33. 33. pear the same. People generally do not give others thebenefit of the doubt in this regard. Don’t risk beingtaken as haughty or pretentious by keeping silent; it cancost you dearly. Start small talking and let others seeyour personality. You know how much you appreciate theefforts others put forth in conversation. Make the sameeffort. Contrary to what your elders taught you, silence isnot golden.GOOD THINGS COME TO THOSEWHO GO GET THEM!Waiting will net you a bunch of lost time. You haveto take the initiative. Don’t spend another minute think-ing that if you just keep waiting, interesting people willintroduce themselves. It’s never going to happen. Out ofhabit, and to make things easy on ourselves, we seek outsomeone we know—a colleague, a client, even a competi-tor. We are comfortable with these people because theyattend the same functions, know the same jargon, and aretrying to reach the same decision-makers. We end uppaying forty dollars to attend an event and then seek outpeople we already know because it’s less threatening. Yetthe purpose of the event was to make new contacts.18 . the fine art of small talk
  34. 34. If ever there was a place you’d expect people to min-gle, it’s a singles event. Yet they are notorious for attract-ing wallflowers. Most people at singles events—includingmyself in a former life—spend most of their time un-comfortably waiting around and scanning the crowd for afriend. When a friend appears, they immediately spendthe evening hanging out together. If they wanted to bewith each other, why didn’t they just go out on a date? Ifthey don’t want to date each other, what are they doingspending the evening together? They’re talking! Yes,talking—it’s easy, comfortable, and safe. It is, however,no way to meet someone new and spark a romance!Good things come to those who take action and startcreating good things. American movie star, commentator,and folk legend Will Rogers nailed it when he said, “Goout on a limb. That’s where all the fruit is.” Although itmight be scary to climb out from the safety of the trunk,you’ll rarely pluck the sweet fruit by waiting there.IT’S UP TO YOU TOSTART A CONVERSATIONDo you know the biggest social fear in America? It’spublic speaking. And do you know the second? It’s fearget over your mom’s good intentions . 19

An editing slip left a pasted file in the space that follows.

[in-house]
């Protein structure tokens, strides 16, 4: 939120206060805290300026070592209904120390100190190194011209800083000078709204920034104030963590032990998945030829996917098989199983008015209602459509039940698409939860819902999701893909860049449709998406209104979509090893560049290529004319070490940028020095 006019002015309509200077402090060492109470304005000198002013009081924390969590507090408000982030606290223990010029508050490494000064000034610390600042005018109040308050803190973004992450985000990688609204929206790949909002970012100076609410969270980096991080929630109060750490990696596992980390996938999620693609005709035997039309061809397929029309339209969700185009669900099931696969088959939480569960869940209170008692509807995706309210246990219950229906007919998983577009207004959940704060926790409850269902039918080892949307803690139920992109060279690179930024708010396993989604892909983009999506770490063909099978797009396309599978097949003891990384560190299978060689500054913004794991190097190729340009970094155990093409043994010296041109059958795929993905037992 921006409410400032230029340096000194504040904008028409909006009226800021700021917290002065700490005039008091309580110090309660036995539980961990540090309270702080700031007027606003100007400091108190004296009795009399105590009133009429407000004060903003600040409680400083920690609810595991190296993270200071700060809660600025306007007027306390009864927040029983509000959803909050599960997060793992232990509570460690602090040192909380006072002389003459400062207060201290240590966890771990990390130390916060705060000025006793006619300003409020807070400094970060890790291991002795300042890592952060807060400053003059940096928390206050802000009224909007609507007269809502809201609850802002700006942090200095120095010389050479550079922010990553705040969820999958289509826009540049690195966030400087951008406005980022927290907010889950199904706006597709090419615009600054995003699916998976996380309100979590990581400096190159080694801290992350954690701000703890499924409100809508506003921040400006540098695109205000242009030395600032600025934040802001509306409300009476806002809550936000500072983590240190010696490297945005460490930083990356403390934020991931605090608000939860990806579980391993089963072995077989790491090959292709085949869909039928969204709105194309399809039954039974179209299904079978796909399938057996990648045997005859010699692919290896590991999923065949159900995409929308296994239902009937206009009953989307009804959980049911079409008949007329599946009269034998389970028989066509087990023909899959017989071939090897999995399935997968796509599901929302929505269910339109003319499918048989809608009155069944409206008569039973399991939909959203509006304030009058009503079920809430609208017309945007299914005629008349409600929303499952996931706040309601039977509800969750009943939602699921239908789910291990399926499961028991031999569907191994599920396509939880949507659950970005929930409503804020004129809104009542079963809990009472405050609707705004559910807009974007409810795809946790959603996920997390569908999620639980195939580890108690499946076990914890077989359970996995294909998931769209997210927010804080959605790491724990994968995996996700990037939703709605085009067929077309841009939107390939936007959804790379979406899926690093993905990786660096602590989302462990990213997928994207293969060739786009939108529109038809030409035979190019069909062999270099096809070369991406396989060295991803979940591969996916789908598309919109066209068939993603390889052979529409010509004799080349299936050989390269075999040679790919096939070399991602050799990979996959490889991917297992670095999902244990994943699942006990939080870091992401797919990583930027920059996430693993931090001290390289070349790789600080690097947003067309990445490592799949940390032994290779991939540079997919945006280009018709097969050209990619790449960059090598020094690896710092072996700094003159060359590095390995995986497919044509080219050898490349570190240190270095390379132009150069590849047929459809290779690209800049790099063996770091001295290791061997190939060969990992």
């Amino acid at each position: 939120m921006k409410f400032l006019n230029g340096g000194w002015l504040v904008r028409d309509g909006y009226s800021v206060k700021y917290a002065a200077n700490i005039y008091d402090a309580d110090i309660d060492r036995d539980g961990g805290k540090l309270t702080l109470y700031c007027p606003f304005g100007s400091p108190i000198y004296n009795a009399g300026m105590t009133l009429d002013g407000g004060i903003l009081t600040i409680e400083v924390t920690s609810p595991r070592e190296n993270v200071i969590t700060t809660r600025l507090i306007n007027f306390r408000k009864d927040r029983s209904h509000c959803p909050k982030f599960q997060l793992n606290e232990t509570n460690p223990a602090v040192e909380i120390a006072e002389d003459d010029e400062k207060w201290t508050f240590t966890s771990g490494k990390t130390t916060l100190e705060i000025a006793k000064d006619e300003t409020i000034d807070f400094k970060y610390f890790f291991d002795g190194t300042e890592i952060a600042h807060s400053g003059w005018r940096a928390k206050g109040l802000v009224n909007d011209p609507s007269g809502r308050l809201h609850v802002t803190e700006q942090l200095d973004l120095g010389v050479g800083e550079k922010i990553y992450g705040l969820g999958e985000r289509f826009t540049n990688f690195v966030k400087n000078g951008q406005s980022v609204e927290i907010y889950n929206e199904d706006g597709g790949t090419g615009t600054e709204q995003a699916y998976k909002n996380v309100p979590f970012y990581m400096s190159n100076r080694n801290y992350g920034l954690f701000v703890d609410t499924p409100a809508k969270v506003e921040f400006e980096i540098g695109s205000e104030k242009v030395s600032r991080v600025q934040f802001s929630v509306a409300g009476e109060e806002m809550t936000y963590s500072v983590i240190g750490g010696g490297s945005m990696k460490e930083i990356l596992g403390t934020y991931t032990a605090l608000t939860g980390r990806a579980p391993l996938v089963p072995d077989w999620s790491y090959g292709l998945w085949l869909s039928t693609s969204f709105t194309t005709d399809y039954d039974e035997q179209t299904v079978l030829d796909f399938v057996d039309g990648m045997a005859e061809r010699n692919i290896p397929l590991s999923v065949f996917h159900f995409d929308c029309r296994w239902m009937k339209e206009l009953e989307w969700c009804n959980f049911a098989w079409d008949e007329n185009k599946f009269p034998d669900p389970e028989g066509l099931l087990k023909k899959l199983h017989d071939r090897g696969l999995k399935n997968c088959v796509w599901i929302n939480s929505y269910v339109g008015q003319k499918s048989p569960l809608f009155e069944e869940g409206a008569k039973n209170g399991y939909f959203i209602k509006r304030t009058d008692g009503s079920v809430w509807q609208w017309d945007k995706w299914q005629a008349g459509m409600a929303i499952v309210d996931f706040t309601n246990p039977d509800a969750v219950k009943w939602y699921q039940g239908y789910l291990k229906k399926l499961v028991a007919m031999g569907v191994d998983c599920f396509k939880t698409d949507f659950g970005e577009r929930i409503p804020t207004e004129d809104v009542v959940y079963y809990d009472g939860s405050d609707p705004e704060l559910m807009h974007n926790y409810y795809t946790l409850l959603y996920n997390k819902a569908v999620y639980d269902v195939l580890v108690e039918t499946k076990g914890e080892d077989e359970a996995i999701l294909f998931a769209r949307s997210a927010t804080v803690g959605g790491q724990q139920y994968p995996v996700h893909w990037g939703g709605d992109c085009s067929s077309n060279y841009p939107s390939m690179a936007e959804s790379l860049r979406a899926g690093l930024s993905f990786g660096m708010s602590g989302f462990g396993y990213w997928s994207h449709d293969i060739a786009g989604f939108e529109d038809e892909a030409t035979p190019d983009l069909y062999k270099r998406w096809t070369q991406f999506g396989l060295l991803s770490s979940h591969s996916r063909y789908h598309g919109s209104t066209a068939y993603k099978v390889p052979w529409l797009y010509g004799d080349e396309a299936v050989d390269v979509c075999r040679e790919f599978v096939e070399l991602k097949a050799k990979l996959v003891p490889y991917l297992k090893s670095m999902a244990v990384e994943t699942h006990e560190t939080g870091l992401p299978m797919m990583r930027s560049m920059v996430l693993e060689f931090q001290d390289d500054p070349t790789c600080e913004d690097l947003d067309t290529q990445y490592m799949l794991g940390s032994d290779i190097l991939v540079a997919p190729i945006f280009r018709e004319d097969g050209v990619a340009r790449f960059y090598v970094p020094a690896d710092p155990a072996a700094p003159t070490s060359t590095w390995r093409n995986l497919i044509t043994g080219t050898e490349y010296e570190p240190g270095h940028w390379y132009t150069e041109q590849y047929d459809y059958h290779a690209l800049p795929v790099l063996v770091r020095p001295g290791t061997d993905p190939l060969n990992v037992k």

35. 35. of starting a conversation with a stranger. So rememberwhen you walk into a luncheon or a cocktail party, mostpeople there are scared to death to talk to you. Fear of re-jection keeps many of us from risking conversation, butthe probability of rejection is actually quite small. In theunlikely event that your efforts are unappreciated, re-member that it’s doubtful you’ll ever see that personagain. You will be the hero if you start the conversation.You will gain stature, respect, and rapport if you can getthe conversation going. Almost always, people will em-brace your efforts and appreciate your leadership andfriendship.IT’S UP TO YOU TO ASSUMETHE BURDEN OF CONVERSATIONIf you generally wait for someone else to take the ini-tiative in a conversation, you have been self-centered. It’strue! You have allowed your own comfort to take prece-dence over every other person’s. You haven’t been doingyour fair share of the work. If you’ve largely ignored yourconversational responsibilities, it’s time to take own-ership. You cannot rely on the other person to carry the20 . the fine art of small talk